THE BLACK FUNERAL HOME WHEN THERE'S NO PLACE TO REST
The Civil Writer Magazine
Concerns about how black bodies were laid to rest by white undertakers fueled the desire among African Americans to have their family members buried by black undertakers whom they believed would bury their dead with care and dignity. For more than a century, black funeral directors have been serving black communities in the United States, keeping African American funeral traditions alive. But in the 1950s those institutions, which withstood segregation supported the traveling negro who didn't have hotel accommodation.
Before the Civil Rights Act of 1964 outlawed discrimination by private business owners, it was often hard for African Americans to find hotels that would serve them as they traveled. Travelers who didn't happen to know people along the route had to sleep in their cars or the alternative were southern Black funeral homes. During the years before the Civil Rights movement got underway, Black American funeral homes helped give birth to a musical touring circuit called the Chitlin circuit they helped provide sleeping accommodations for hundreds of black musicians on the road with no place to sleep. When traveling across state lines, it was the only safe space where you could sleep. The owners of the parlor, would delight in making people sleep in the same room as the caskets as told by Smokie Robinson when they traveled the southern Chitlin circuit.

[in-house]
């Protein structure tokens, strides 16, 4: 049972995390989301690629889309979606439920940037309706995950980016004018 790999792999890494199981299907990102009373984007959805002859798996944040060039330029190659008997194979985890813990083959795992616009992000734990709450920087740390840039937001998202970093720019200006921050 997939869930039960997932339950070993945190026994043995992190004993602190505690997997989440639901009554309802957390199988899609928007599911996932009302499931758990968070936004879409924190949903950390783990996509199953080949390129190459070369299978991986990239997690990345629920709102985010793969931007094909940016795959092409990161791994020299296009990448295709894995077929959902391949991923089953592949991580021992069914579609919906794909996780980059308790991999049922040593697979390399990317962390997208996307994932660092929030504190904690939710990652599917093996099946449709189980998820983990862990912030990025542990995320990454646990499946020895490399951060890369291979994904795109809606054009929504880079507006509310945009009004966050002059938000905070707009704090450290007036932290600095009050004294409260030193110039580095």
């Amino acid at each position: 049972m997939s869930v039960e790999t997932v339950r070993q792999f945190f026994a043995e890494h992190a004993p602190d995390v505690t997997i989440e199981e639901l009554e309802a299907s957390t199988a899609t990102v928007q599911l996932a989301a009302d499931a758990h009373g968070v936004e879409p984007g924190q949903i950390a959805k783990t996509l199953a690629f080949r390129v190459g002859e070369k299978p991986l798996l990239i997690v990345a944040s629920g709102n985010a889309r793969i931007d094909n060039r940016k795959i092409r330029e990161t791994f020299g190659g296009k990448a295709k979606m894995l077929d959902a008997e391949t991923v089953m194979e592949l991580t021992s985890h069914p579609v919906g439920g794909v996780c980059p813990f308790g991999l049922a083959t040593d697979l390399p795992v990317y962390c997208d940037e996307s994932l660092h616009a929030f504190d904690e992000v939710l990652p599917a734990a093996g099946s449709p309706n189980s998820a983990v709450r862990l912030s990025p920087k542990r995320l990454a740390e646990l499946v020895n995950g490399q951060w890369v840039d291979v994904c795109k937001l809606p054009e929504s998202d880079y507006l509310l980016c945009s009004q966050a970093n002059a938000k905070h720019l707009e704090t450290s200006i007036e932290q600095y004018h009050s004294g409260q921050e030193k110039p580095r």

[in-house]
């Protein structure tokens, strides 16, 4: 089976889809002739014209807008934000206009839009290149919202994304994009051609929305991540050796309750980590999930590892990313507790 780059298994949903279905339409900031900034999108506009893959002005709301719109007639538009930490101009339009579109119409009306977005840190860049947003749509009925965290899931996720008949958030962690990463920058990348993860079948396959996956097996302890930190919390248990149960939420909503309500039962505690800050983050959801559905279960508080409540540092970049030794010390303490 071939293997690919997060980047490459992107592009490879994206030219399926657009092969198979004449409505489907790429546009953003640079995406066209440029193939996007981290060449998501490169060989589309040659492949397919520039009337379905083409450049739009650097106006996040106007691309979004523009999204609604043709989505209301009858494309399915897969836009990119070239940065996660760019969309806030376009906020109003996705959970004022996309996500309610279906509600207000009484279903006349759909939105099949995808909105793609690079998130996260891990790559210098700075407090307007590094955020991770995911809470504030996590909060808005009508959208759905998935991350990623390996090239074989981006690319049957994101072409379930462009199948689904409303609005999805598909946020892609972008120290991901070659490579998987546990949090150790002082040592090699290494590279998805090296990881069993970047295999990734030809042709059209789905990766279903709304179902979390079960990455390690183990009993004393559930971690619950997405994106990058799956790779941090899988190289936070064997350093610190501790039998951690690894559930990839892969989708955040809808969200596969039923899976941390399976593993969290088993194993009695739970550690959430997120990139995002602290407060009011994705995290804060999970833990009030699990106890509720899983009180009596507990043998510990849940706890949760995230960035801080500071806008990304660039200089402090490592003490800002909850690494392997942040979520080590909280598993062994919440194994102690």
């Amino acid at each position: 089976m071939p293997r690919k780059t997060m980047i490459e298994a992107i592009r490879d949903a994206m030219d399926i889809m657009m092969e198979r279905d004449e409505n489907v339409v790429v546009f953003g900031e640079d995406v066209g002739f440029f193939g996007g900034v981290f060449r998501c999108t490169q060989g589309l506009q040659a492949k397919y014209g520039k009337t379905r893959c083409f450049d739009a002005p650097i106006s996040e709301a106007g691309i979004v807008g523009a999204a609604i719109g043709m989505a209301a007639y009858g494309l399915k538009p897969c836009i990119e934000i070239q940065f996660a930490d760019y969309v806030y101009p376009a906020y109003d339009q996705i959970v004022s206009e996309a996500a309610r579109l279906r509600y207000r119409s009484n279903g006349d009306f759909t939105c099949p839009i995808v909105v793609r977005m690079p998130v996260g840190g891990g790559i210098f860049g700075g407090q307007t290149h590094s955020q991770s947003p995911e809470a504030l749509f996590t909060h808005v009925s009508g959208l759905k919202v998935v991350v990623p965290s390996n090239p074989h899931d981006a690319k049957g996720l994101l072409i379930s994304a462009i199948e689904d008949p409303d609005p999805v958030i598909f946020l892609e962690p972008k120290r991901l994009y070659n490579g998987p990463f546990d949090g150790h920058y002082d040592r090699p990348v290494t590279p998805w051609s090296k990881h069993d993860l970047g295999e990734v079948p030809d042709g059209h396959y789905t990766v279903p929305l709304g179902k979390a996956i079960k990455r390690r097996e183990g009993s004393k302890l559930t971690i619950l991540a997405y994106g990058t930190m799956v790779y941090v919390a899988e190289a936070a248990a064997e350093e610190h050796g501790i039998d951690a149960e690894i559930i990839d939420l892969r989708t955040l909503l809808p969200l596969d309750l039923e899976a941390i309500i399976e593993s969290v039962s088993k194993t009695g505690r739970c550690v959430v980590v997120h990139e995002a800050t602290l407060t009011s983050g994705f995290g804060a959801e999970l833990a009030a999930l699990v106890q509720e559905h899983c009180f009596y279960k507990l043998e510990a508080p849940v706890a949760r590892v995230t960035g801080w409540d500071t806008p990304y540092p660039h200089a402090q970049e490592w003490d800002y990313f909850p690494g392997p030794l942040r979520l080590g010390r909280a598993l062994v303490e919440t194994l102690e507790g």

Dr. King and Correta once slept in a funeral home. This was not by choice; the South had no hotel accommodations for black people in those times. Coretta recalled Martin making a joke of this throughout their marriage: “Honey, do you remember we spent our honeymoon at a funeral parlor?” Black funeral homes worked as a contributing passage for the underground railroad. When the Underground Railroad was one of the few lifelines available to those fleeing slavery, undertakers smuggled escapees in coffins. Black funeral homes also hosted dance parties for the residents of their towns.